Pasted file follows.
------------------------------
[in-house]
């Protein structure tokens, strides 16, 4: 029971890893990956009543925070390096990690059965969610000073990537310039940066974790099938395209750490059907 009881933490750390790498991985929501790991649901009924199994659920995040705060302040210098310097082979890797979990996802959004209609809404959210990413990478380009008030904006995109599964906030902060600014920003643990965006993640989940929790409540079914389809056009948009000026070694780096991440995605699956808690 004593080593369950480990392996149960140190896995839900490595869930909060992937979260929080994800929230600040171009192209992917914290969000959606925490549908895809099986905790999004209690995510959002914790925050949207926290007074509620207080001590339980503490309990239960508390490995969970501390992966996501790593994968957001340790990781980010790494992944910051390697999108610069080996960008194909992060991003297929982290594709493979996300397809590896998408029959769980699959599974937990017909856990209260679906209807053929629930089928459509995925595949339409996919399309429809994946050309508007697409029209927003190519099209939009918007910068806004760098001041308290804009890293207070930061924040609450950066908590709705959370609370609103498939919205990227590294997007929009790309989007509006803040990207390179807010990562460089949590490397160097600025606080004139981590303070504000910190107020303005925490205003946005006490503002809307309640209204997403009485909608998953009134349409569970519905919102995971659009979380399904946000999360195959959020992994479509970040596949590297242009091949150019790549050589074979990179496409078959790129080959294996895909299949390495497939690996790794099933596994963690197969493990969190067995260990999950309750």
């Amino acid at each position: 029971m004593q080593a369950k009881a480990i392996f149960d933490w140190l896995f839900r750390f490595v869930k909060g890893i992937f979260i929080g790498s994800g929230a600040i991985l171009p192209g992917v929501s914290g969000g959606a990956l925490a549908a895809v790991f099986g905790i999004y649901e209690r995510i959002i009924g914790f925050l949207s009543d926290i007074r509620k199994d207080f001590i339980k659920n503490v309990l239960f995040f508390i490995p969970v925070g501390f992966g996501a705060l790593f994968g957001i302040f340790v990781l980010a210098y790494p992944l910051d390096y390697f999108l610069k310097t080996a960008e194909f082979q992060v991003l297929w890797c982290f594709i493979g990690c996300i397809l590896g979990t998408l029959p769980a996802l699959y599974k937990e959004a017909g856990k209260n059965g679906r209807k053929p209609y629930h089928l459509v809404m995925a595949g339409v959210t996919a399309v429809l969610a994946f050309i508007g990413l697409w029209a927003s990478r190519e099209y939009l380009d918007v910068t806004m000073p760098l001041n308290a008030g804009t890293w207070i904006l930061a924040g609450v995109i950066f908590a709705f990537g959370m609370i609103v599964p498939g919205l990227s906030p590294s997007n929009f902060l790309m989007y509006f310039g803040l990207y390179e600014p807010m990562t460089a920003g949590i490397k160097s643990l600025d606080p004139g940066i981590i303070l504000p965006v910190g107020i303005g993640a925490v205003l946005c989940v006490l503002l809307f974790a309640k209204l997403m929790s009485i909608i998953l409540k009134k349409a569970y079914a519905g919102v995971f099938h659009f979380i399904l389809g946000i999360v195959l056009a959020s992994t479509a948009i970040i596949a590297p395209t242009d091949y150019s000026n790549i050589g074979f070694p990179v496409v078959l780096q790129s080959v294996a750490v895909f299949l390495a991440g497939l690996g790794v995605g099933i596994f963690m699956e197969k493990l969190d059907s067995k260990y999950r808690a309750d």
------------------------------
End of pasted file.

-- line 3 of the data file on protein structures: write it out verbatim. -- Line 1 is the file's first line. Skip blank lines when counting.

């Amino acid at each position: 029971m004593q080593a369950k009881a480990i392996f149960d933490w140190l896995f839900r750390f490595v869930k909060g890893i992937f979260i929080g790498s994800g929230a600040i991985l171009p192209g992917v929501s914290g969000g959606a990956l925490a549908a895809v790991f099986g905790i999004y649901e209690r995510i959002i009924g914790f925050l949207s009543d926290i007074r509620k199994d207080f001590i339980k659920n503490v309990l239960f995040f508390i490995p969970v925070g501390f992966g996501a705060l790593f994968g957001i302040f340790v990781l980010a210098y790494p992944l910051d390096y390697f999108l610069k310097t080996a960008e194909f082979q992060v991003l297929w890797c982290f594709i493979g990690c996300i397809l590896g979990t998408l029959p769980a996802l699959y599974k937990e959004a017909g856990k209260n059965g679906r209807k053929p209609y629930h089928l459509v809404m995925a595949g339409v959210t996919a399309v429809l969610a994946f050309i508007g990413l697409w029209a927003s990478r190519e099209y939009l380009d918007v910068t806004m000073p760098l001041n308290a008030g804009t890293w207070i904006l930061a924040g609450v995109i950066f908590a709705f990537g959370m609370i609103v599964p498939g919205l990227s906030p590294s997007n929009f902060l790309m989007y509006f310039g803040l990207y390179e600014p807010m990562t460089a920003g949590i490397k160097s643990l600025d606080p004139g940066i981590i303070l504000p965006v910190g107020i303005g993640a925490v205003l946005c989940v006490l503002l809307f974790a309640k209204l997403m929790s009485i909608i998953l409540k009134k349409a569970y079914a519905g919102v995971f099938h659009f979380i399904l389809g946000i999360v195959l056009a959020s992994t479509a948009i970040i596949a590297p395209t242009d091949y150019s000026n790549i050589g074979f070694p990179v496409v078959l780096q790129s080959v294996a750490v895909f299949l390495a991440g497939l690996g790794v995605g099933i596994f963690m699956e197969k493990l969190d059907s067995k260990y999950r808690a309750d």